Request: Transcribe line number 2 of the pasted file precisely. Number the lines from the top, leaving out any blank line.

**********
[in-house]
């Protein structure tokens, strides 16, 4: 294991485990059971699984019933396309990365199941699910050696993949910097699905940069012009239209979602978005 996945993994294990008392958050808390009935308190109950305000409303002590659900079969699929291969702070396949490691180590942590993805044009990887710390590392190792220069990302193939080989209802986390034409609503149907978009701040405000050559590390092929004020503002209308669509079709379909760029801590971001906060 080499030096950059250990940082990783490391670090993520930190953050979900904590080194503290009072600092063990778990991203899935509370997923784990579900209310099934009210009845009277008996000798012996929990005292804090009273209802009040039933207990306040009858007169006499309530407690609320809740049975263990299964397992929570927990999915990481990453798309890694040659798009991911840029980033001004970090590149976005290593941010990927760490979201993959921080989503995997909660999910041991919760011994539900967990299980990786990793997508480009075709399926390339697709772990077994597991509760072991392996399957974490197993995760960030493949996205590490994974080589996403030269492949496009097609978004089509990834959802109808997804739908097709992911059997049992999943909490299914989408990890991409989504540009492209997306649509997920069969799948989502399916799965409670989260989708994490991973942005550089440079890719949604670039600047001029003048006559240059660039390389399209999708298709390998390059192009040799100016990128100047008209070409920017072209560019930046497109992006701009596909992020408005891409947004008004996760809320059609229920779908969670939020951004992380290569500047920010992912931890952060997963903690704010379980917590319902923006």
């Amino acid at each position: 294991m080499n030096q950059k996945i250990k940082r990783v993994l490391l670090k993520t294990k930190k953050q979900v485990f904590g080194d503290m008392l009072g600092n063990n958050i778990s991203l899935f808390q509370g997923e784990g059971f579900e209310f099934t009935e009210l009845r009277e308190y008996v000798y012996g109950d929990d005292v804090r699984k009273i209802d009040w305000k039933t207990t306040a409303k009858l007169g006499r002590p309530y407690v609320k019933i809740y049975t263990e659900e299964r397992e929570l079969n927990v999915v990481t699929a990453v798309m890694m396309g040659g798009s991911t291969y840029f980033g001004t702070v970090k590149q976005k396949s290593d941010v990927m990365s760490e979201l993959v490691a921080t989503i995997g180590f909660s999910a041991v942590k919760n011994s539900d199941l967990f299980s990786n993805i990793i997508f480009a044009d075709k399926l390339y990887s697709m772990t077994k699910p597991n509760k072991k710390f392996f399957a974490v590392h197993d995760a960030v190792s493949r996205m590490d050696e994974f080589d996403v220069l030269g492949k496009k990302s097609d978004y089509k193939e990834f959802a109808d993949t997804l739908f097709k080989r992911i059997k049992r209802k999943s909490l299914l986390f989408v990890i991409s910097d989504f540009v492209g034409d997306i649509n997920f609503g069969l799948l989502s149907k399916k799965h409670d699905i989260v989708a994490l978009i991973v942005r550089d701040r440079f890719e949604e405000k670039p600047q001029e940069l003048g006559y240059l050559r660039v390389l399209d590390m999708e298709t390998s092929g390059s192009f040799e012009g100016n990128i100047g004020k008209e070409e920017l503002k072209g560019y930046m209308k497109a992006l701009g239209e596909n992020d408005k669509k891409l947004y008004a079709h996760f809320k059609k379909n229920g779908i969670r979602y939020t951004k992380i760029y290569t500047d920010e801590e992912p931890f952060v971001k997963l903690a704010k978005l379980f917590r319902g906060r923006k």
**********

């Protein structure tokens, strides 16, 4: 294991485990059971699984019933396309990365199941699910050696993949910097699905940069012009239209979602978005 996945993994294990008392958050808390009935308190109950305000409303002590659900079969699929291969702070396949490691180590942590993805044009990887710390590392190792220069990302193939080989209802986390034409609503149907978009701040405000050559590390092929004020503002209308669509079709379909760029801590971001906060 080499030096950059250990940082990783490391670090993520930190953050979900904590080194503290009072600092063990778990991203899935509370997923784990579900209310099934009210009845009277008996000798012996929990005292804090009273209802009040039933207990306040009858007169006499309530407690609320809740049975263990299964397992929570927990999915990481990453798309890694040659798009991911840029980033001004970090590149976005290593941010990927760490979201993959921080989503995997909660999910041991919760011994539900967990299980990786990793997508480009075709399926390339697709772990077994597991509760072991392996399957974490197993995760960030493949996205590490994974080589996403030269492949496009097609978004089509990834959802109808997804739908097709992911059997049992999943909490299914989408990890991409989504540009492209997306649509997920069969799948989502399916799965409670989260989708994490991973942005550089440079890719949604670039600047001029003048006559240059660039390389399209999708298709390998390059192009040799100016990128100047008209070409920017072209560019930046497109992006701009596909992020408005891409947004008004996760809320059609229920779908969670939020951004992380290569500047920010992912931890952060997963903690704010379980917590319902923006």